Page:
The Dative with Compound Verbs

Verbs Taking the Dative (p6/7)

The Dative with Compounds

Compounds with Prepositions

Verbs with the prepositions ad, ante, con, circum, in, inter, ob, post, prae, prō, sub and super will take a dative

  • “In these cases, the dative depends not on the preposition, but on the compound verb in its acquired meaning” [AG, 370a]
  • Therefore, in my opinion, the only sure method is good guesswork: does the meaning of the verb appear to demand a dative?

(Some) Compounds

  • I do no agree with them: nōn eīs adsentior.
  • The nature of man is superior to beasts: nātūra hominis pecudibus antecēdit.
  • He was in accord with himself: sibi ipse cōnsēnsit.
  • Virtues are always connected with pleasures: virtūtēs semper voluptātibus inhaerent.
  • He not only had a hand in all matters, but took the lead in them: omnibus negōtiīs nōn interfuit sōlum sed praefuit.
  • Arts yields to weather: tempestātī ars obsequitur.
  • He will never yield to his foes: numquam inimīcīs succumbet.

Exceptions

There are plenty of compounds verbs that do not take the dative

  • He will kill the women: fēminās interficiet!
  • He calls together his men: convocat suōs.
  • She opposes us: nōs oppūgnat.

See also aggredior (to go against + acc.), adeō (to approach +acc. ), antecēdō or anteeō or antegredior or praecēdo (to go before–dat. or acc.), conveniō (to suit + dat. or to convene, gather + acc.), ineō (to enter +acc. ), obeō (to go against +acc), offendō (to offend, fail, find fault with, defect, hit upon (cf. τυγχάνω) +acc. ), and subeō (to enter, to steal upon (cf. λανθάνω) +acc.)

Other verbs will take a dative and accusative, according to their particular meaning

  • We offer ourselves to dangers: nōs ipsōs offerimus perīculīs.

Compounds with satis, bene and male

  • I never satisfy myself: mihi ipse numquam satisfaciō.
  • He spoke ill of the excellent woman: optimae fēminae maledixit.
  • It is a glorious thing to benefit the commonwealth: pulchrum est benefacere reī pūblicae.

The Essential AG: 368.2, 370a-b

Famous Phrase: quī tacet consentīre vidētur (who is silent, appears to approve)

[I can’t find the source for this–any ideas?]

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Verbs Taking the Dative OR the Accusative

Verbs Taking the Dative (p4/7)

Verbs Taking the Dative or the Accusative

The following verbs may take either a dative or an accusative, with a variation in meaning

Again, wherever each verb varies from this pattern, I have tried to track down its precise syntax

Cōnsulō, cōnsulere, cōnsuluī, cōnsultum: (d) consult on behalf of, (a) consult

  • They consult for part of the citizens: partī cīvium cōnsulunt.
  • I consulted you: tē cōnsulī.

Metuō, metuere, metuī, metūtum: (d) be anxious for, (a) fear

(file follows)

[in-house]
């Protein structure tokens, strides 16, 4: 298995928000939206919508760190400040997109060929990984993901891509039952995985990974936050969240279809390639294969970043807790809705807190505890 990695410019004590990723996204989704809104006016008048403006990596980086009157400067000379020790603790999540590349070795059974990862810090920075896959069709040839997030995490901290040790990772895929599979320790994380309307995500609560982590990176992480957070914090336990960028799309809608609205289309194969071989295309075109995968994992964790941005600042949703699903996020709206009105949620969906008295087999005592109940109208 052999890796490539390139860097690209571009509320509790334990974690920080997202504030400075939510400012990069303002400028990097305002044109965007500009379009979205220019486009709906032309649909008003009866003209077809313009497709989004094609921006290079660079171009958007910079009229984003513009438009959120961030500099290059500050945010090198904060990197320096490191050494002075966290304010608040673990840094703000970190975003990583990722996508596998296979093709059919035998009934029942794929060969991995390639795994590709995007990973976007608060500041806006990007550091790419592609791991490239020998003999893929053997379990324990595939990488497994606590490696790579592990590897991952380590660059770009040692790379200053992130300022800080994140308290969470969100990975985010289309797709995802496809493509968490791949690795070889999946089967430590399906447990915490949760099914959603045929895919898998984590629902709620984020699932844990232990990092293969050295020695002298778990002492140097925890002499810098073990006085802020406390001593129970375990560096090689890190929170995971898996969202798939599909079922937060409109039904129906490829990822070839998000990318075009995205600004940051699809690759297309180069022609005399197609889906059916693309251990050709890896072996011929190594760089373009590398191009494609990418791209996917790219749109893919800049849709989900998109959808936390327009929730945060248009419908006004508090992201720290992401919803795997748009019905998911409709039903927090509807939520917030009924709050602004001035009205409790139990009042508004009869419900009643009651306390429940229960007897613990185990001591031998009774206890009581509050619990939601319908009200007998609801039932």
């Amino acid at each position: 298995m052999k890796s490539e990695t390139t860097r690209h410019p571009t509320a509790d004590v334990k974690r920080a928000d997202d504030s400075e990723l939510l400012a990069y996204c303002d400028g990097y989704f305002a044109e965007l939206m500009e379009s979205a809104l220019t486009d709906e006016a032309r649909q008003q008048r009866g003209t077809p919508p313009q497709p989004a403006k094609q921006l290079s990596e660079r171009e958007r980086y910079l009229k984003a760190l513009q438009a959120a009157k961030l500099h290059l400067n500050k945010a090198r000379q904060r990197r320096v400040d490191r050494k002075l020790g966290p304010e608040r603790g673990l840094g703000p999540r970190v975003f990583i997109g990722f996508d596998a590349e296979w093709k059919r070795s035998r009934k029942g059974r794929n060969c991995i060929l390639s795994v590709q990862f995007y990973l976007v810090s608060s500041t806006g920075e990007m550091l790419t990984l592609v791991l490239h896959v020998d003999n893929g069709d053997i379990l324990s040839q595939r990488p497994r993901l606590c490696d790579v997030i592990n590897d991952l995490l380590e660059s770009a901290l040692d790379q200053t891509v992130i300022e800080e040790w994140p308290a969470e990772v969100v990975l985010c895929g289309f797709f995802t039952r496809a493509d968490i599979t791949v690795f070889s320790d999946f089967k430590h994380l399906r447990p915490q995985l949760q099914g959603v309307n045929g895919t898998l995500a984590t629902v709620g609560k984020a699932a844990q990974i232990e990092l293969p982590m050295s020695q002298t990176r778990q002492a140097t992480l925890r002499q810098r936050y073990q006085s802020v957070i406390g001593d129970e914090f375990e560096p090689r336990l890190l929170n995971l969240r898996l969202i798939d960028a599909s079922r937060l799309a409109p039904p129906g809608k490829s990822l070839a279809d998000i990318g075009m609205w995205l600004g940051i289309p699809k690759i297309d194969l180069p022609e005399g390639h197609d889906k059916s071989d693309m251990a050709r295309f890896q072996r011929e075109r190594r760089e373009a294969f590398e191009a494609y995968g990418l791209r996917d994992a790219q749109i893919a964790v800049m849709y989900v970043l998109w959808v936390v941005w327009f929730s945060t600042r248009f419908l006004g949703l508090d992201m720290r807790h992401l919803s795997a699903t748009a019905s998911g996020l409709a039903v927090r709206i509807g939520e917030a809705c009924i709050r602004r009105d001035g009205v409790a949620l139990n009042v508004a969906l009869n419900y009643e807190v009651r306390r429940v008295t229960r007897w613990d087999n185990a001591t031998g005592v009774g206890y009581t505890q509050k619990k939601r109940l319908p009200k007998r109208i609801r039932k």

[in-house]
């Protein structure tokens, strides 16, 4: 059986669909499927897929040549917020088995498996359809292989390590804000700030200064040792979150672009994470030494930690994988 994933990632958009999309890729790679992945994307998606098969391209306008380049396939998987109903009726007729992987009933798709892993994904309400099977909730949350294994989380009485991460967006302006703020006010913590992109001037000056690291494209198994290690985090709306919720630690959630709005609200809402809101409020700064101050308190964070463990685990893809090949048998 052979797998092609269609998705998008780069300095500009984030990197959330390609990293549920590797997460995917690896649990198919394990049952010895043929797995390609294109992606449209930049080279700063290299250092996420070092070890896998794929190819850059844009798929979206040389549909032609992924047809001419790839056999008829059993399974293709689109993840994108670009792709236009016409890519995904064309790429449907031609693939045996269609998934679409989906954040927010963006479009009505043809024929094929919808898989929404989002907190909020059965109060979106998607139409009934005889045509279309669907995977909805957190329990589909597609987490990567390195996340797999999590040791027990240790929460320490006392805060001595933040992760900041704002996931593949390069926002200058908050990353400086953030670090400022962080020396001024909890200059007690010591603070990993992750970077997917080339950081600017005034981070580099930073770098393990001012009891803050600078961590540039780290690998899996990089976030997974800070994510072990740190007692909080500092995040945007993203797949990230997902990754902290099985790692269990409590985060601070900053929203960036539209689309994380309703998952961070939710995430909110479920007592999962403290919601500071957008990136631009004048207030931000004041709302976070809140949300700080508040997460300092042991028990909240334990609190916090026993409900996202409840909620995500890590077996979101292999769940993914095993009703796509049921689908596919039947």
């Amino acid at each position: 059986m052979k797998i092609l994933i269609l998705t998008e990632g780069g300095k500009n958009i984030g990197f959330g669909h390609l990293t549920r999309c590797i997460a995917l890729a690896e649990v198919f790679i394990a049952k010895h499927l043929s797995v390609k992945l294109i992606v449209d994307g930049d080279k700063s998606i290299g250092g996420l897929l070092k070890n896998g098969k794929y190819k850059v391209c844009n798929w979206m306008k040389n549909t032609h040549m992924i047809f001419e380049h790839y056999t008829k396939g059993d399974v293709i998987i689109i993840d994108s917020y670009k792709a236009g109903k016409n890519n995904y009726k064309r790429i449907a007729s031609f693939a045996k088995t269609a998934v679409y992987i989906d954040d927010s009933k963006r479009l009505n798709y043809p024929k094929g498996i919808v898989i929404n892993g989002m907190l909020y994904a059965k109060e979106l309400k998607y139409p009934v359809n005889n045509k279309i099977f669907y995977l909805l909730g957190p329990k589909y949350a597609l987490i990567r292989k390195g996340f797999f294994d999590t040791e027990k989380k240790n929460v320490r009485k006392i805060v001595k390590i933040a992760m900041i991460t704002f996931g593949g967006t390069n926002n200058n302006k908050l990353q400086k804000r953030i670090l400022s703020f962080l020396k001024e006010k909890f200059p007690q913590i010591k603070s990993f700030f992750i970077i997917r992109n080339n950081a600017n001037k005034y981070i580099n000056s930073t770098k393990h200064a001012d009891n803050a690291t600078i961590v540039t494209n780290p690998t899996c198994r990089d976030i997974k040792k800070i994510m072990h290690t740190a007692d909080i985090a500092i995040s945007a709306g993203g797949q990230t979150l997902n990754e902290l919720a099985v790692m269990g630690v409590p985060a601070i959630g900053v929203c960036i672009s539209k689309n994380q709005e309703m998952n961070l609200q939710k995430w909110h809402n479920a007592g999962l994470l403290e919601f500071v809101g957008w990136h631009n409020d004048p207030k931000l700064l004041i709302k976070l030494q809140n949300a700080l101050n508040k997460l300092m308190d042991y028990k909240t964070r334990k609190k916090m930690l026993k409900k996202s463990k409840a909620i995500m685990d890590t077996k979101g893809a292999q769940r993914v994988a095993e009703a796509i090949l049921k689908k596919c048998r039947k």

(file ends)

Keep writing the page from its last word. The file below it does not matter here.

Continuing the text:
• They remain, being anxious for the children: restitērunt metuentēs puerīs.
  • They do not fear the gods: deōs non metuunt.

Timeō, timēre, timuī: (d) be anxious for, (a) fear [sīc metuō]

Prōvideō, prōvidēre, prōvīdī, prōvīsum: (d) to consider, (a) to look toward, foresee

  • Let us consider the father: patriae prōspiciāmus.
  • I look to a seat of security: salūtis sedem prōspiciō.

Caveō, cavēre, cāvī, cautum: (d) to care for oneself, decree, stipulate (a) to guard against

  • Take care of yourself: sibi cavē.
  • The praetor decrees the new law: praetōr novō lēge cavet.
  • Be on guard against the bandits: latrōnēs cavē. 
  • Caveō may also take (ab + abl.), meaning to procure a bail from

Conveniō, convenīre, convēnī, conventum: (d) to suit, be fitting, (a) to meet together

  • It is not fitting for her to do this: hōc facere sibi non convenit.
  • They assembled the soldiers: militēs convēniērunt.

Cupiō, cupere, cupīvī, cupītum: (d) to be fond of, (a) to desire to long for

  • I am fond of the woman: fēminae cupiō.
  • I desire the dog: canem cupiō.
  • Cupiō will rarely take the genitive, and generally in poetry (after the Greek way of doing things)

Īnsistō, īnsistere, īnstitī: (d) to stand in, (a) to tread upon

  • I stand in the fields: agrīs īnsistō.
  • The priests stepped onto the threshold: līmen sacerdōtēs īnsistērunt.

Maneō, manēre, manuī, mansī, mansum: (d) to hold a promise, endure in a state (a) to hold a course, wait for, expect

  • She kept to her promises: prōmissīs suīs manābat.
  • She held the course for three days: trēs dīes viam mansit. 
  • He is expecting his wife: uxōrem manet

Praevertō, praevertere, praevertī, praevertum: (d) to apply oneself to, (a) to anticipate, prevent, preoccupy, outweigh, exceed, be preferable

  • Foremost, they studied astronomy: astronomiae in prīmīs praevertērunt.
  • He thought children preferable to stars: puerōs astra praevertere putāvit.
  • With difficulty, they occupied the fort (before the others): vix castrum praevertābant.

Renuntiō, renuntiāre, renuntiāvī, renuntiātum: (d) to mediate, think, consider [rare], (a) to report back, announce

  • He thought to himself of her pain: dē suō dolōre sibi renuntiābat.
  • They will announce the festival soon: festum mox renuntiābunt.

Solvō, solvere, solvī, solūtum: (d) to pay, (a) to free, release

  • They paid the praetor: praetōrī solvērunt.
  • Caesar released the prisoners: captivās Caesar solvit.
  • Solvō will also take the ablative, meaning to be free from

Succēdo, succēdere, successī, successum: (d) to go under, enter, follow, submit to, (a) to approach, to mount, ascend

  • One soldier followed the another: milēs militī succēdābat. 
  • Let us now climb the mountain: nunc mōntem succēdāmus!

The Essential AG: 365 and n1

Famous Phrase: timeō Danaōs et dōna ferentēs: I fear the Greeks, even bearing gifts

[Aeneid, II.49]

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